Furthermore, anyone who is subject to a detriment as a result of raising a health and safety concern, e.g. someone in this situation who refuses to work due to lack of PPE and is sent home without pay, will also have a potentially valid claim in the Employment Tribunal for that detriment, even if they are not dismissed.
Yes, however holiday pay during furlough must remain at the normal rate of pay and not the reduced furloughed rate. You can still claim for this period under the scheme but you will be responsible for any amounts beyond the maximum you can claim. Employers have flexibility to restrict when leave can be taken both during and after period of furlough in the normal way.
If an employee usually works bank holidays then the employer can agree that this is included in the grant payment. If the employee usually takes the bank holiday as leave then you would either have to top up their usual holiday pay, or give the employee a day of holiday in lieu.
Yes. The updated government guidance has confirmed that office holders (including company directors), salaried members of Limited Liability Partnerships (LLPs) individuals working under umbrella companies (including agency workers) and individuals who are classified as ‘workers’ rather than employees can be furloughed but only to the extent that they are paid via PAYE. Therefore director’s fees can be claimed (subject to the cap) but dividends are excluded, as are bonuses and commission payments.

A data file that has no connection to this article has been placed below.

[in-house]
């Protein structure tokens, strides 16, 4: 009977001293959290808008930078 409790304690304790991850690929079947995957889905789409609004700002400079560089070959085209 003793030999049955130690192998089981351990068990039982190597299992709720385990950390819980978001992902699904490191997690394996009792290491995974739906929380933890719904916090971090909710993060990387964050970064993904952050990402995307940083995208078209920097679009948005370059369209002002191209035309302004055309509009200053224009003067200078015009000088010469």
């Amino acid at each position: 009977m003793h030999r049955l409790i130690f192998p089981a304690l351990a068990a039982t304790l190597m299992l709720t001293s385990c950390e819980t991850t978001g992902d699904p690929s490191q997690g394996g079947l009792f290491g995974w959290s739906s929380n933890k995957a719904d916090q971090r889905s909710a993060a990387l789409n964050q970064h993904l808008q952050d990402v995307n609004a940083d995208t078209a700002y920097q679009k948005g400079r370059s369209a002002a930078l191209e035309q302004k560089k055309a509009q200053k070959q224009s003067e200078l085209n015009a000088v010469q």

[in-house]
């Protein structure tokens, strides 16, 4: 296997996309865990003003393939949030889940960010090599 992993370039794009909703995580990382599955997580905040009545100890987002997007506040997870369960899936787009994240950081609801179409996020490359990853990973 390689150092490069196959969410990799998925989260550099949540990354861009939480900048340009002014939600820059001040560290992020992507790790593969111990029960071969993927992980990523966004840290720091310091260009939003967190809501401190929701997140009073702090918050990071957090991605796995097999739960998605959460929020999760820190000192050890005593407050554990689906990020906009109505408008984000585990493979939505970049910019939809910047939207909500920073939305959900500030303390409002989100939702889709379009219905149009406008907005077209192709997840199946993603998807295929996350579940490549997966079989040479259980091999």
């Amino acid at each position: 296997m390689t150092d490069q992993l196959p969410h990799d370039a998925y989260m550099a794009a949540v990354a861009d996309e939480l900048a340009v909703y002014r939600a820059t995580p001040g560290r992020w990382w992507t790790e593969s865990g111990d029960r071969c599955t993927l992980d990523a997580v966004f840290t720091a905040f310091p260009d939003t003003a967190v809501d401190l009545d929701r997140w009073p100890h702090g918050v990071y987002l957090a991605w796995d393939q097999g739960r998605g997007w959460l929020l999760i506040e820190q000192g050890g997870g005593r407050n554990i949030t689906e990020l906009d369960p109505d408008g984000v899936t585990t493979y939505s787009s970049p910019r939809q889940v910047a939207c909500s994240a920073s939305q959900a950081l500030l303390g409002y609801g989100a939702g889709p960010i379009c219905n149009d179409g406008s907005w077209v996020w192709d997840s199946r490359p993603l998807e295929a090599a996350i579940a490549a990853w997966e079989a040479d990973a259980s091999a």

Those who are paid annual are now eligible to make a claim, subject to meeting the remaining requirements. This includes being notified to HMRC on an RTI submission on or before 19 March 2020 which relates to a payment of earnings in the 19/20 tax year.
The decision to furlough a director or office holder should be adopted as a formal decision of the company or LLP which should be minuted and notified in writing.
Company directors can only undertake work to fulfil a duty or other obligation arising from an Act of Parliament relating to the filing of company accounts or provision of other information relating to the administration of the director’s company while furloughed and they cannot carry out work that would generate revenue or perform services to or on behalf of their company. This also applies to salaried individuals who are directors of their own personal service company (PSC).